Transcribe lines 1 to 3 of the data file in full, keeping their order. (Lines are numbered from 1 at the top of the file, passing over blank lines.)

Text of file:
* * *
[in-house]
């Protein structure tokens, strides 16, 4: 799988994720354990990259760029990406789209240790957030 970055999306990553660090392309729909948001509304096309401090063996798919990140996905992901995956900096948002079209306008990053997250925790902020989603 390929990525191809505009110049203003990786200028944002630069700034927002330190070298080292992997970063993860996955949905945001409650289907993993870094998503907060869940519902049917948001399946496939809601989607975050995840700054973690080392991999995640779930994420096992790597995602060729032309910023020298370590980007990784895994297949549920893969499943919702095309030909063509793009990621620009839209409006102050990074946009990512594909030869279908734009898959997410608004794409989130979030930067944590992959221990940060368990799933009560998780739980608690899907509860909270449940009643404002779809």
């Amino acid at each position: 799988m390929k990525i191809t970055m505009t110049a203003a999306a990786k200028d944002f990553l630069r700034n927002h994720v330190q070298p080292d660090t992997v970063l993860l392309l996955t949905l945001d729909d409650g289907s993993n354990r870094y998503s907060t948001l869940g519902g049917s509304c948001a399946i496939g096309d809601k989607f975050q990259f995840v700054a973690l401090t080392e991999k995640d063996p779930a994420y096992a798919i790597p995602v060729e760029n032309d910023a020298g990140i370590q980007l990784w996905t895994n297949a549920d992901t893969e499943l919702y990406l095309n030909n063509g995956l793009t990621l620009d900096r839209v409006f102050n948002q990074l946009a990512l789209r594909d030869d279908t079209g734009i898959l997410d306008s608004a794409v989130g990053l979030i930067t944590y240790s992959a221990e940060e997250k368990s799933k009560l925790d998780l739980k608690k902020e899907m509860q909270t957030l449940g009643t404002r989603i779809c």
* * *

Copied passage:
[in-house]
């Protein structure tokens, strides 16, 4: 799988994720354990990259760029990406789209240790957030 970055999306990553660090392309729909948001509304096309401090063996798919990140996905992901995956900096948002079209306008990053997250925790902020989603 390929990525191809505009110049203003990786200028944002630069700034927002330190070298080292992997970063993860996955949905945001409650289907993993870094998503907060869940519902049917948001399946496939809601989607975050995840700054973690080392991999995640779930994420096992790597995602060729032309910023020298370590980007990784895994297949549920893969499943919702095309030909063509793009990621620009839209409006102050990074946009990512594909030869279908734009898959997410608004794409989130979030930067944590992959221990940060368990799933009560998780739980608690899907509860909270449940009643404002779809």
């Amino acid at each position: 799988m390929k990525i191809t970055m505009t110049a203003a999306a990786k200028d944002f990553l630069r700034n927002h994720v330190q070298p080292d660090t992997v970063l993860l392309l996955t949905l945001d729909d409650g289907s993993n354990r870094y998503s907060t948001l869940g519902g049917s509304c948001a399946i496939g096309d809601k989607f975050q990259f995840v700054a973690l401090t080392e991999k995640d063996p779930a994420y096992a798919i790597p995602v060729e760029n032309d910023a020298g990140i370590q980007l990784w996905t895994n297949a549920d992901t893969e499943l919702y990406l095309n030909n063509g995956l793009t990621l620009d900096r839209v409006f102050n948002q990074l946009a990512l789209r594909d030869d279908t079209g734009i898959l997410d306008s608004a794409v989130g990053l979030i930067t944590y240790s992959a221990e940060e997250k368990s799933k009560l925790d998780l739980k608690k902020e899907m509860q909270t957030l449940g009643t404002r989603i779809c």